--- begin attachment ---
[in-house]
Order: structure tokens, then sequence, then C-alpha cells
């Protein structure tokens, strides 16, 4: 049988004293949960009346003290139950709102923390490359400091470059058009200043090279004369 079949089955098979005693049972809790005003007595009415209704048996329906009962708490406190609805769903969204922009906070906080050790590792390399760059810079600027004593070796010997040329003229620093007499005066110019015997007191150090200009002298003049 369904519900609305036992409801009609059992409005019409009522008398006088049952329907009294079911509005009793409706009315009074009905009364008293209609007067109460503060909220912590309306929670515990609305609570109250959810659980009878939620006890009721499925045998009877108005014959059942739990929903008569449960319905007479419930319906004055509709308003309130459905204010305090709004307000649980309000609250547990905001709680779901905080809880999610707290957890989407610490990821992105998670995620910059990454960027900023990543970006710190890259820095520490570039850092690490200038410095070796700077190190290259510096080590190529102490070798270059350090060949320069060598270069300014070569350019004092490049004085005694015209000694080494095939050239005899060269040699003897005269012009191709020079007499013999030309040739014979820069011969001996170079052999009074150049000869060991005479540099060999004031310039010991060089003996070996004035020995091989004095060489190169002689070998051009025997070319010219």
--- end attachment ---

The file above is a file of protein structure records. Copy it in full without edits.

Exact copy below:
[in-house]
Order: structure tokens, then sequence, then C-alpha cells
């Protein structure tokens, strides 16, 4: 049988004293949960009346003290139950709102923390490359400091470059058009200043090279004369 079949089955098979005693049972809790005003007595009415209704048996329906009962708490406190609805769903969204922009906070906080050790590792390399760059810079600027004593070796010997040329003229620093007499005066110019015997007191150090200009002298003049 369904519900609305036992409801009609059992409005019409009522008398006088049952329907009294079911509005009793409706009315009074009905009364008293209609007067109460503060909220912590309306929670515990609305609570109250959810659980009878939620006890009721499925045998009877108005014959059942739990929903008569449960319905007479419930319906004055509709308003309130459905204010305090709004307000649980309000609250547990905001709680779901905080809880999610707290957890989407610490990821992105998670995620910059990454960027900023990543970006710190890259820095520490570039850092690490200038410095070796700077190190290259510096080590190529102490070798270059350090060949320069060598270069300014070569350019004092490049004085005694015209000694080494095939050239005899060269040699003897005269012009191709020079007499013999030309040739014979820069011969001996170079052999009074150049000869060991005479540099060999004031310039010991060089003996070996004035020995091989004095060489190169002689070998051009025997070319010219």